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California attorney general approves Daughters of Charity lifeline by BlueMountain Capital

California Attorney General Kamala D. Harris on Thursday granted conditional approval for its $250 million bailout.

Susan Morse, Managing Editor

The struggling Daughters of Charity Health System will finally change hands after California Attorney General Kamala D. Harris on Thursday granted conditional approval for its $250 million bailout by Integrity Healthcare and BlueMountain Capital Management.

The two entities will enter a 15-year management agreement and to pay $100 million for the option to purchase the Daughters of Charity Health System, according to the attorney general's office.

Under the terms of the agreement, the health system's name will  change to Verity Health System of California and its corporate status will go from a nonprofit religious corporation to a nonprofit public benefit corporation. 

[Also: Daughters gets $250 million lifeline]

For at least the first three years of the agreement, the health system will continue to operate as a nonprofit public benefit corporation.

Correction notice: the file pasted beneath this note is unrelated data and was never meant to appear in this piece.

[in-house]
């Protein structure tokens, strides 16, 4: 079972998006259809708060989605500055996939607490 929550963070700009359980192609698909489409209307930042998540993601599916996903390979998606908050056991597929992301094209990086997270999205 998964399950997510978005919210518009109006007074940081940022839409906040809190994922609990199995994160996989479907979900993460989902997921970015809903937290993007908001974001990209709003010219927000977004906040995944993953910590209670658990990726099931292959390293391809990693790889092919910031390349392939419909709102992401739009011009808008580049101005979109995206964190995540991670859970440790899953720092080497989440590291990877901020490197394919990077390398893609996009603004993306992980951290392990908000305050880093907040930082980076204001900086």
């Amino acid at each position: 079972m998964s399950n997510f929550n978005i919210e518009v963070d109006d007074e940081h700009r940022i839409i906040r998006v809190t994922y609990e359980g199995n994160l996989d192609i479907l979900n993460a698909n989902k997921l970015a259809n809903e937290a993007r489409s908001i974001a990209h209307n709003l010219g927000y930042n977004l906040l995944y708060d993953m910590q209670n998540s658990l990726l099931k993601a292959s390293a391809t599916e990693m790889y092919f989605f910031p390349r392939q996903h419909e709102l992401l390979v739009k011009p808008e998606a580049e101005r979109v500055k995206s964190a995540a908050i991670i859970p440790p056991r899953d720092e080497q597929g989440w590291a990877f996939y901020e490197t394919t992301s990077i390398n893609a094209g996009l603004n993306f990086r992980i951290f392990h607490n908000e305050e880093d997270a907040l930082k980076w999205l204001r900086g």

Without the transaction, the health system faces bankruptcy as its losing millions of dollars a year, according to the attorney general's office.

The AG's approval includes strong conditions to ensure that the charitable purpose of Daughters' six facilities remain in place for at least 10 years.

[Also: Prime sues California attorney general]

The conditions ensure low-income Californians will continue to have access to critical health care services, including emergency, trauma, surgical, and reproductive health services, Harris said.

The deal includes $150 million of guaranteed financing to support the health system's financial and capital needs and help with its $180 million capital expenditures commitment. After three years and before the expiration of the 15-year agreement, the certain funds managed by BlueMountain Capital Management, LLC can exercise its option to purchase the health system, the AG's office said.

[Also: Prime backs out of Daughters of Charity deal]

This is the largest and most complex nonprofit hospital transaction in California history, Harris said. 

The parties must agree to the conditions.

BlueMountain's lifeline came after a very public collapse of $850 million takeover by Prime Healthcare Services for Daughter's collapsed. Prime pulled out of the deal over a list of conditions demanded by Harris.

Daughter's is comprised of the St. Vincent Medical Center in Los Angeles; St. Francis Medical Center in Lynwood; O'Connor Hospital in San Jose; Saint Louise Regional Hospital in Gilroy; Seton Medical Center in Daly City; and Seton Coastside in Moss Beach.

Twitter: @SusanJMorse